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Wôbanaki Men's Clothing from 1700

Wôbanaki people did not have special clothing for sleeping. They would sleep in what seemed most suited for the season. In the winter this would mean wearing several layers to bed and in the hot weather one might sleep without clothing. The man pictured here carries a wool blanket for his bed.

Hairstyles differed from group to group. In general, men living further north tended to keep their hair longer because the climate was cooler. Hairstyles would also change over the course of one’s life to reflect personal taste, or to signify alliance or mourning.

Wôbanaki people believed it was a good idea to protect sensitive areas of the body, such as joints, the neck, ears and face, with jewelry, garters, and tattoos. By these means, they believed that dangerous energy or spirits could not enter their bodies. Jewelry with complicated patterns, reflective surfaces, and dangling and jangling pieces such as bells or metal cones, all helped to confuse harmful forces. Porcupine quill embroidery, beading, fringe, and ribbons might be added to the edges of clothing, both to offer protection and to encourage connections with desirable plants and animals. For instance, the edges of a breechclout might be decorated with ribbon, or the flaps on a pair of moccasins might be decorated with beads or porcupine quill embroidery.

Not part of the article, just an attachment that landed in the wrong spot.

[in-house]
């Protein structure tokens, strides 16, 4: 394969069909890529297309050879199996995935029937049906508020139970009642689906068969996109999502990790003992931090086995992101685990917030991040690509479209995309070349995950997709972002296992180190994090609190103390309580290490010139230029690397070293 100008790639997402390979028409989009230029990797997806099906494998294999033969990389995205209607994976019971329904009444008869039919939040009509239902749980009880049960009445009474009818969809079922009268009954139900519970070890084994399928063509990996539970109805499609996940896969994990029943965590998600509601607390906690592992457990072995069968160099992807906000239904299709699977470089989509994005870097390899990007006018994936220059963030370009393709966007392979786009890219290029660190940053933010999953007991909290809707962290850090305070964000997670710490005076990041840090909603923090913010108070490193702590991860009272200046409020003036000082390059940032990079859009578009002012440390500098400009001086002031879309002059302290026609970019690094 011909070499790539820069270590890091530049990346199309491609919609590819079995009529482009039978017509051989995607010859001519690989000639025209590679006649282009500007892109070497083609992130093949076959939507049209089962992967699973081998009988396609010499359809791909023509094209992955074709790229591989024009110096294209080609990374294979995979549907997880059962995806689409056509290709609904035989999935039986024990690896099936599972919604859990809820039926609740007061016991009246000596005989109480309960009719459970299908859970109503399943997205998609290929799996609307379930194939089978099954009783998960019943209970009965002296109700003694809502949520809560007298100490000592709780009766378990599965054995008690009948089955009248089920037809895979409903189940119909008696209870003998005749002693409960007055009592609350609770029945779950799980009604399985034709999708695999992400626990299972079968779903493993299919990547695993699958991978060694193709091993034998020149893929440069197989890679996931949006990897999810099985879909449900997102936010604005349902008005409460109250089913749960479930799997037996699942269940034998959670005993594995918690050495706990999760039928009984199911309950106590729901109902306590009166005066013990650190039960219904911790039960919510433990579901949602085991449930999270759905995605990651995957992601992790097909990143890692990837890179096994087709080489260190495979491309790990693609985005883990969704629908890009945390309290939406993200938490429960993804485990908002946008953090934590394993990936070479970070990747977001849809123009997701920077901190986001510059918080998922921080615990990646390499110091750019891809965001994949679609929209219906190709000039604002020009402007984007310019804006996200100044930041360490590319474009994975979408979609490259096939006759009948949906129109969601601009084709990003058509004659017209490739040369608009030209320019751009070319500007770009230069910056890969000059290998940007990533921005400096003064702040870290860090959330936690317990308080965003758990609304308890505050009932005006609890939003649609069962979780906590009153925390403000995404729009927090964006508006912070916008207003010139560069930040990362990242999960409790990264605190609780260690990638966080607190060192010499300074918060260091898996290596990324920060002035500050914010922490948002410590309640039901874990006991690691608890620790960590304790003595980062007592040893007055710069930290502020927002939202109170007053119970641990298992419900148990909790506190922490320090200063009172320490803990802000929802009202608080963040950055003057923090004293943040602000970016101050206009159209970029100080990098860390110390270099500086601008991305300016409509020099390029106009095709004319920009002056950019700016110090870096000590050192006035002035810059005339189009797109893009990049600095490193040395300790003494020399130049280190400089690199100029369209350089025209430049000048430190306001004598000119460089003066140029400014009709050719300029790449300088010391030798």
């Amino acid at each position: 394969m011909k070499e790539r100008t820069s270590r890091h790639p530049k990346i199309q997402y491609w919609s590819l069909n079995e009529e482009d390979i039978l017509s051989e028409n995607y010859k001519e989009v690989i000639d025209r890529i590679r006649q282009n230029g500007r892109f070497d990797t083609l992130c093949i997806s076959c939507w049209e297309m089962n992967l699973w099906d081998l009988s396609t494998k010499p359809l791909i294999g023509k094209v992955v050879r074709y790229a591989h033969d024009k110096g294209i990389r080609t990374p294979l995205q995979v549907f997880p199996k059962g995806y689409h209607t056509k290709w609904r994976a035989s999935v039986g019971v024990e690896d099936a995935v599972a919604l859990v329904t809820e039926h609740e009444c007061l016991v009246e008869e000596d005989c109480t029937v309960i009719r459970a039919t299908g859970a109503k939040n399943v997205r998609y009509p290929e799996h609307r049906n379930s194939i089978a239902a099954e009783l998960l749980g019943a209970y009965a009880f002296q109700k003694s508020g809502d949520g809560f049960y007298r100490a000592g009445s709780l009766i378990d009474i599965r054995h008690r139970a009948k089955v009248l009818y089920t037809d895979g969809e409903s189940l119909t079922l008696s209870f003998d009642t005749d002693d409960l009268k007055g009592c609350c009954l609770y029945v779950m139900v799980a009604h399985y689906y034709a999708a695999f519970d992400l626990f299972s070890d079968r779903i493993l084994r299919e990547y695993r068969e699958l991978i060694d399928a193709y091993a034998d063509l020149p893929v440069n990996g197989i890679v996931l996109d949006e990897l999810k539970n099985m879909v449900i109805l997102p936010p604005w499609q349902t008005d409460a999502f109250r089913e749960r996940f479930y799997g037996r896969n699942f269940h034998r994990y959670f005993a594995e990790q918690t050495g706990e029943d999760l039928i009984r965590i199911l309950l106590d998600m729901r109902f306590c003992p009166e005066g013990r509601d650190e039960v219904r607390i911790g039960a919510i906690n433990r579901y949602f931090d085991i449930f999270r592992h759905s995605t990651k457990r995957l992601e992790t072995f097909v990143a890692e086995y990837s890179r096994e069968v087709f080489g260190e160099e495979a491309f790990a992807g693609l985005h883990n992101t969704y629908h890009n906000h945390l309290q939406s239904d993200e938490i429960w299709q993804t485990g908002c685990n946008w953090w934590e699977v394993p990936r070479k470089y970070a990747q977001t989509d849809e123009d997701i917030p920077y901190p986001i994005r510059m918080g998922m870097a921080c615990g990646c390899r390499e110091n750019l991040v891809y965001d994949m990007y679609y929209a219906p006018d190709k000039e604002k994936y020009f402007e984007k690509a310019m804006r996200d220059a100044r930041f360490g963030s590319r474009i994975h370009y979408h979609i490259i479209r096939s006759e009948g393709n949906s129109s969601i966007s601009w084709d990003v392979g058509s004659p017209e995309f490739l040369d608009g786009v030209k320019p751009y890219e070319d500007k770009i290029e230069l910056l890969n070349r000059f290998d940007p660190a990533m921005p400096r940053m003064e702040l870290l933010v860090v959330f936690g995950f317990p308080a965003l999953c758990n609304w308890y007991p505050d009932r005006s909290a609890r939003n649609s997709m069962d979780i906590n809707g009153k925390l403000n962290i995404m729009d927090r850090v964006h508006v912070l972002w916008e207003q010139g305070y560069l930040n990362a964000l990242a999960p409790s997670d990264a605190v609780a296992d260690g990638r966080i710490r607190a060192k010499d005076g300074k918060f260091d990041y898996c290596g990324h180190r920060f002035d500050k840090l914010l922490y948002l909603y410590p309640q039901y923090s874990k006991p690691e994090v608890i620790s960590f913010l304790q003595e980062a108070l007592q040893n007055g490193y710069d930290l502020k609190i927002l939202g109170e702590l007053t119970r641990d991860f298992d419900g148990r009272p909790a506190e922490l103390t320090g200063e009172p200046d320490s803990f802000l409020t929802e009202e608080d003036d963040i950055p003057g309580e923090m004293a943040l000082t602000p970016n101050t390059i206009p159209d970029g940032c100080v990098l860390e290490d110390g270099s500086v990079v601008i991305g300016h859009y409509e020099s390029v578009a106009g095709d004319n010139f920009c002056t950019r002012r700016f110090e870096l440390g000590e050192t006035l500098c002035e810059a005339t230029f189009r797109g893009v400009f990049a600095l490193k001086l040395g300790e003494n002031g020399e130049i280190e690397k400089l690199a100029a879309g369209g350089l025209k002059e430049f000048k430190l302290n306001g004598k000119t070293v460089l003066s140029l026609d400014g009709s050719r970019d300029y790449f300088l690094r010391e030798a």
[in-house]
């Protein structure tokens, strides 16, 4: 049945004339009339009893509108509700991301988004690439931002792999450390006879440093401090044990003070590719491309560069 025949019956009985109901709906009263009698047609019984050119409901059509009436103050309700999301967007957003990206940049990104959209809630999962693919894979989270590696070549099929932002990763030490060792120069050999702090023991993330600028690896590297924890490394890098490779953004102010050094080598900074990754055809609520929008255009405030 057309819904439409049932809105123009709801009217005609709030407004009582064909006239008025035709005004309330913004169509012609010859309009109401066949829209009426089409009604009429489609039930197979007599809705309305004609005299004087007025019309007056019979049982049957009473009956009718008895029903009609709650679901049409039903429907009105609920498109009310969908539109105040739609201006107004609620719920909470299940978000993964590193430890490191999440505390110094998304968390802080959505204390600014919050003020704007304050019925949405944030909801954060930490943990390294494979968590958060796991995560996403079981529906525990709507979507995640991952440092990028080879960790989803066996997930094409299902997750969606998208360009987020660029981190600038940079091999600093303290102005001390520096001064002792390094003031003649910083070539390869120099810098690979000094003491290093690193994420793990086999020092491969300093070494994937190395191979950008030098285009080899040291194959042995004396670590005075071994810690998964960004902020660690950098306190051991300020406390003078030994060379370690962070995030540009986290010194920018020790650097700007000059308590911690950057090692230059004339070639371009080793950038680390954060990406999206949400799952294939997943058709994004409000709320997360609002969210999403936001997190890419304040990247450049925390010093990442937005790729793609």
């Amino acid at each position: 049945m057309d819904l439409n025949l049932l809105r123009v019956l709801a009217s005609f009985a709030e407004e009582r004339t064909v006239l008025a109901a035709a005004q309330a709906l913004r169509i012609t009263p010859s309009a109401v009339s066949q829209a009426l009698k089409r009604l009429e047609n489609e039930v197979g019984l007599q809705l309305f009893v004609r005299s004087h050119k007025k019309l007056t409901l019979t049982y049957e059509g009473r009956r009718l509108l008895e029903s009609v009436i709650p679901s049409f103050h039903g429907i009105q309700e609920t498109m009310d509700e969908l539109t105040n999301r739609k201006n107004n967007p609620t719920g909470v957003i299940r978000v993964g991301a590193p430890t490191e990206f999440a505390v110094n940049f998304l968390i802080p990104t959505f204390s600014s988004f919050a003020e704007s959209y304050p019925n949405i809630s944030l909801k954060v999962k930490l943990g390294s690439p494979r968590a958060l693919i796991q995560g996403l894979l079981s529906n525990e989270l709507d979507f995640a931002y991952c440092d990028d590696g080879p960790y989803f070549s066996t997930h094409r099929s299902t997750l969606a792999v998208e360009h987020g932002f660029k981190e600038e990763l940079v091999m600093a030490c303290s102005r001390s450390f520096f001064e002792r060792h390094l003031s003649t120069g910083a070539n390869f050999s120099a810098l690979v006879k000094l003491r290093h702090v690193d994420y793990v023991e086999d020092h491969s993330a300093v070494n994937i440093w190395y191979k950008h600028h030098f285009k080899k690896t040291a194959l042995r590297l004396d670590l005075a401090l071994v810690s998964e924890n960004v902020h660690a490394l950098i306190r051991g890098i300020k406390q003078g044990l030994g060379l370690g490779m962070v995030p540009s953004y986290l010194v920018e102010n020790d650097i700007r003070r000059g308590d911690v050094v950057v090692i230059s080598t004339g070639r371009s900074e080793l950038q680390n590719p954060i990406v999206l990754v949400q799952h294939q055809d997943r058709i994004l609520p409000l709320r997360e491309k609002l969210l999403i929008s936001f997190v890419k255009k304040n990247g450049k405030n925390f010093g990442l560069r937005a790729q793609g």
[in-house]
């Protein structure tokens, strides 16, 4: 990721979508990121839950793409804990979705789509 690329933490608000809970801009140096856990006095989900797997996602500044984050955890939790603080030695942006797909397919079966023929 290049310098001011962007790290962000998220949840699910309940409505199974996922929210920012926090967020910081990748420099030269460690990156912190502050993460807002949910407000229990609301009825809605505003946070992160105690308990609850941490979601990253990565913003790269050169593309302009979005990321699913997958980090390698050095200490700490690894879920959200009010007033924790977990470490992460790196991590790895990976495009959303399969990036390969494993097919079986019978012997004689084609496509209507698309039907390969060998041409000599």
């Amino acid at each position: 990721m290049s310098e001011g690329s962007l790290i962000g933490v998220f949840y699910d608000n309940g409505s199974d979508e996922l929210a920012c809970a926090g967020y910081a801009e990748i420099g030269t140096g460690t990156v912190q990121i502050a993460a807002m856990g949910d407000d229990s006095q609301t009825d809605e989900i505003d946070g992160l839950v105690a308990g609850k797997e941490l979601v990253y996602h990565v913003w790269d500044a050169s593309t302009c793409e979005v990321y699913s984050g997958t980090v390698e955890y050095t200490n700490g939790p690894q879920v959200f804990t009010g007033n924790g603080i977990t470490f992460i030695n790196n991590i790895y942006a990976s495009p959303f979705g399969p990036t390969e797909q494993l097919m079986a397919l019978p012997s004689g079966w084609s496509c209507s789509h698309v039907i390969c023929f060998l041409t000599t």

Among the numerous items available through trade in the early 1700s were wool and linen cloth, ready-made shirts and coats, knitted wool hats and mittens, glass beads, brass kettles, paint pigments such as vermillion, and metal axe and spear heads and knife blades. Native American people in New England would trade with the French in New France or the English in the American colonies. Items they received might come from England, France, Holland, or as far away as India.